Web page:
Analyzing the local problem carefully will help you design a more effective response strategy. Stakeholders The following groups have an interest in the school traffic-congestion problem and should be considered for the contribution they might make to gathering information about the problem and responding. Police This guide is written for police, not because they are the biggest stakeholders in solving traffic congestion problems, but because they are often one of the first to be called when traffic congestion develops around schools. Police are more likely to be contacted only after tensions have developed among residents, school staff, and parents over who is responsible for the congestion. Police therefore are in a unique position to serve as mediator between these groups, helping them to seek common ground in developing and implementing effective solutions and ultimately making their jobs easier by reducing the number of calls for service generated by congestion, and the. Parents When it comes to both understanding the underlying source of the congestion problem and developing responses to it, parents may be the single most important stakeholder you identify. This is because parents decisions to drive their children to school, their concern for their childrens safety, and their regard for existing traffic rules can tremendously affect the problem.
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In addition, congestion may be caused by too many childrens being dropped off or picked up at the same time. Furthermore, the absence of pedestrian essay and bike pathways and crosswalks and the presence of cars parked along the major thoroughfares leading to and from the school can increase the harm traffic congestion causes by blocking the childrens visibility. New Schools, residential Subdivisions, and Changes in School Assignment If not well planned, building a new school in an area may result in traffic congestion. New schools may be constructed to anticipate the growth associated with new home construction, but there may be no adequate plan for the traffic the school generates. Indeed, even new developments designed to be pedestrian-friendly with walkways through the neighborhood have encountered congestion problems around schools, due to parental concerns about child biography safety. Conversely, the construction of a new residential subdivision may lead the school system to change the school assignment process. Such changes can alter the school composition, with younger students generating more parent drop-offs and pick-ups, and students arriving from more remote destinations leading to an increase in congestion caused by the addition of school buses. Similarly, increases in the school population caused by changing demographics may lead to the use of temporary relocatablestrailer classrooms that by necessity are placed in parking areas that would have otherwise served to decrease congestion. These are just a few examples of how school traffic congestion problems can be caused by the ever-changing size, capacity, and population of schools and how, like squeezing a water balloon, changes in one or two schools in a school system can affect traffic congestion. The information provided above is only a generalized description of school traffic congestion. You should use these basic facts to help develop a more specific understanding of your local problem.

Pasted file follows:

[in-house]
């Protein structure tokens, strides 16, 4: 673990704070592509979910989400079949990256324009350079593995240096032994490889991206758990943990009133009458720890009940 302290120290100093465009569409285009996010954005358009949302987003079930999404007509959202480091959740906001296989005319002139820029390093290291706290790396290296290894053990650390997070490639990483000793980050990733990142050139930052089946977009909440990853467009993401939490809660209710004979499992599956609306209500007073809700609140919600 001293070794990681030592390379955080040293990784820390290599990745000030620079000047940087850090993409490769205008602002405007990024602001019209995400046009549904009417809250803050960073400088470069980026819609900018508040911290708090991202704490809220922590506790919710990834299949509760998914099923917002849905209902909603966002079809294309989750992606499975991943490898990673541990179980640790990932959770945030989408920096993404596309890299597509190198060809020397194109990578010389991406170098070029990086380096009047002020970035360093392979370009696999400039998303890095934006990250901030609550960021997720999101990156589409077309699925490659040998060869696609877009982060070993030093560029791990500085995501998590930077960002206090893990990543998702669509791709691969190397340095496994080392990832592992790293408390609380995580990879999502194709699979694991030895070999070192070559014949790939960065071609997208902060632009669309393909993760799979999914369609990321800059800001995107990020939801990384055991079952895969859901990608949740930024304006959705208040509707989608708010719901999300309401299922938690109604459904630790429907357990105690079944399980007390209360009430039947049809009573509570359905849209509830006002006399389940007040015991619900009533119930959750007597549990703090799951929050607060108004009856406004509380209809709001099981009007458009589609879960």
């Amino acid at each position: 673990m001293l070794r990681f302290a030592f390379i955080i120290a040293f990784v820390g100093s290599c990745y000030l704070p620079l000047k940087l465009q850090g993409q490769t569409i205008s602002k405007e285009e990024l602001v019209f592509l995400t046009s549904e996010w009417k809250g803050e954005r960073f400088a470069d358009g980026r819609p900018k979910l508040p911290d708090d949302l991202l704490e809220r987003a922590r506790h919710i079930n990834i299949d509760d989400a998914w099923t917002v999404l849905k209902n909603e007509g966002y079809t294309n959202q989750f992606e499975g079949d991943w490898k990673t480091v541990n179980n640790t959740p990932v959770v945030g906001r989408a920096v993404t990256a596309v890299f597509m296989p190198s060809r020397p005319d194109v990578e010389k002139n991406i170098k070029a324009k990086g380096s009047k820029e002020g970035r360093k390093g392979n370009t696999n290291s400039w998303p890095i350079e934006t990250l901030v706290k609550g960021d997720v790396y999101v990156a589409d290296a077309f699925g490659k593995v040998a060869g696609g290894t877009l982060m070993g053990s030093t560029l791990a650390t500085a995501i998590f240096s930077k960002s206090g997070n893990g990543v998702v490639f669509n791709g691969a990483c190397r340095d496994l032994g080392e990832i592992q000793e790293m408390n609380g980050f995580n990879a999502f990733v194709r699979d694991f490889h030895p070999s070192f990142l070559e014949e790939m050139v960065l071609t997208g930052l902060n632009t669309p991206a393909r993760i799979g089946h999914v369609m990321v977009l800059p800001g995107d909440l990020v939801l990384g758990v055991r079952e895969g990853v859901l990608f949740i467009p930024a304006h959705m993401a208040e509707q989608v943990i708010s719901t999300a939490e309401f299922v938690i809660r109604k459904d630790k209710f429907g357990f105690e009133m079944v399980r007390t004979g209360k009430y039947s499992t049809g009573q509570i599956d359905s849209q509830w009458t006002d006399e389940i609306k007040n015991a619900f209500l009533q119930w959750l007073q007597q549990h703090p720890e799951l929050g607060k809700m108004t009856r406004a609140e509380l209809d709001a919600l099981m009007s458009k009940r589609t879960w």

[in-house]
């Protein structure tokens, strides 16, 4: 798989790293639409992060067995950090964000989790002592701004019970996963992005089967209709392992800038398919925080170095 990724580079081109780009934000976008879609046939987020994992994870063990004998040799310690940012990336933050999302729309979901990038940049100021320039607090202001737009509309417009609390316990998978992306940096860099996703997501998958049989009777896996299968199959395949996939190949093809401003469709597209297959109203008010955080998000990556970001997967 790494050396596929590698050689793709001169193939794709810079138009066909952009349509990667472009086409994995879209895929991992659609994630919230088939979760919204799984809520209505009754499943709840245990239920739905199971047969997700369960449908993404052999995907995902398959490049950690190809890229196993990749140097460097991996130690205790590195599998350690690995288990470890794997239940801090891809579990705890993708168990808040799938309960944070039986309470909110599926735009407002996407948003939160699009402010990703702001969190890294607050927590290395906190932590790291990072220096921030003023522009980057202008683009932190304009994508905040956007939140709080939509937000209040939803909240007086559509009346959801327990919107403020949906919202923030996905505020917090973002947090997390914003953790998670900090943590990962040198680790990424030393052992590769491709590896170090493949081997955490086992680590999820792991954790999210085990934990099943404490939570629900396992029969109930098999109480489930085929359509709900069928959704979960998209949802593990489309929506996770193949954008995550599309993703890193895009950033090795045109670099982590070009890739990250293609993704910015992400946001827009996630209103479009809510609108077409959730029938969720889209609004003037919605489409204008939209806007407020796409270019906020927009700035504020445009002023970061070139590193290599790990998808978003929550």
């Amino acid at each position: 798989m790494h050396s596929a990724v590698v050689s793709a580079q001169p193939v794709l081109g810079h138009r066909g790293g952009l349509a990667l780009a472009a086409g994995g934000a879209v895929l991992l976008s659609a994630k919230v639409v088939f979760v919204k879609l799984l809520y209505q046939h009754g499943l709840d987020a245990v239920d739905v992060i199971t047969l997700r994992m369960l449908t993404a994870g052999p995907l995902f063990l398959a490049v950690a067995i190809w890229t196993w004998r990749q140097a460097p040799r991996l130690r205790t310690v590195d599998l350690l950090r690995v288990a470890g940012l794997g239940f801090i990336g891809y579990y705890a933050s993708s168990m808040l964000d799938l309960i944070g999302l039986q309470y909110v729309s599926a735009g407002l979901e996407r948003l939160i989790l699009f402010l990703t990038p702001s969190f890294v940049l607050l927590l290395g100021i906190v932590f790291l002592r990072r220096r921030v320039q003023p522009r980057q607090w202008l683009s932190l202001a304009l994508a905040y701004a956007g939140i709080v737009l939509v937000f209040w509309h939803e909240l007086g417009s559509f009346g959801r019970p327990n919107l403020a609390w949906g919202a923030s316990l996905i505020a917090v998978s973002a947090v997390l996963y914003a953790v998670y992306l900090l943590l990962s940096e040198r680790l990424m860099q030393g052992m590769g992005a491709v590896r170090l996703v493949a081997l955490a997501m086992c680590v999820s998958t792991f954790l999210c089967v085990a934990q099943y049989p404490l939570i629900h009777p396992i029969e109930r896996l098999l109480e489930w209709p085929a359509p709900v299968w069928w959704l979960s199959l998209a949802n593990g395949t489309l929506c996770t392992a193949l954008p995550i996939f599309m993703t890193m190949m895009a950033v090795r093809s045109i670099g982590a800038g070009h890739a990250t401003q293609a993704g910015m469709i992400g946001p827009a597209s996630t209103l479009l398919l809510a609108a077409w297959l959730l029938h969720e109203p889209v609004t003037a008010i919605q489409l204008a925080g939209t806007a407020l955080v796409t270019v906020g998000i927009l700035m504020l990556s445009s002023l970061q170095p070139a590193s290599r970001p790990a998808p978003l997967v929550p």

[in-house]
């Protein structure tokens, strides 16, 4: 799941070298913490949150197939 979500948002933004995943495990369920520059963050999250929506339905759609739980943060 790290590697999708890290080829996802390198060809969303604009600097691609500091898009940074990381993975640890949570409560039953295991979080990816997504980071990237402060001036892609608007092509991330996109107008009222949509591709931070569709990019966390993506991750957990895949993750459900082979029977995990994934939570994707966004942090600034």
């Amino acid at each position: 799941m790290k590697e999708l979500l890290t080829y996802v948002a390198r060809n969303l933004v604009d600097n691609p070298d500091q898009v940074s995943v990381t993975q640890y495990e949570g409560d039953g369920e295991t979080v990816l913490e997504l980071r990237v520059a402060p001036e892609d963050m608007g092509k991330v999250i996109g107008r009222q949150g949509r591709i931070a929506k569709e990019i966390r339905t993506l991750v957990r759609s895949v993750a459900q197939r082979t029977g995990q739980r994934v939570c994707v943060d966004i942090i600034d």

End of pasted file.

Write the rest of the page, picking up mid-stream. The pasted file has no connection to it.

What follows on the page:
In other school districts, busing has increased to promote more racially and socioeconomically balanced student bodies. In some cases, however, busing can contribute to congestion problems, such as when buses share the same drop-off and pick-up lanes as parents vehicles. Even in districts that provide busing with adequate space and effective loading and unloading arrangements, some parents may prefer to drive their children to school, thereby exacerbating traffic congestion. Physical Design Issues As described above, the use of cars as a major means of transportation of children to and from school is inextricably linked to the design of the area surrounding the school. Narrow streets or those that allow parking on both sides are unlikely to provide ample room for cars to maneuver. Areas that are landlocked by cul-de-sacs may offer few alternative routes into and out of the area surrounding the school, and streets that become one-way during peak school arrival and departure times may create confusion rather than resolving congestion issues. Poorly timed traffic lights, entry and exit legs routes designed without consideration of overall commuting patterns, and a lack of temporary parking spaces may also be sources of congestion problems.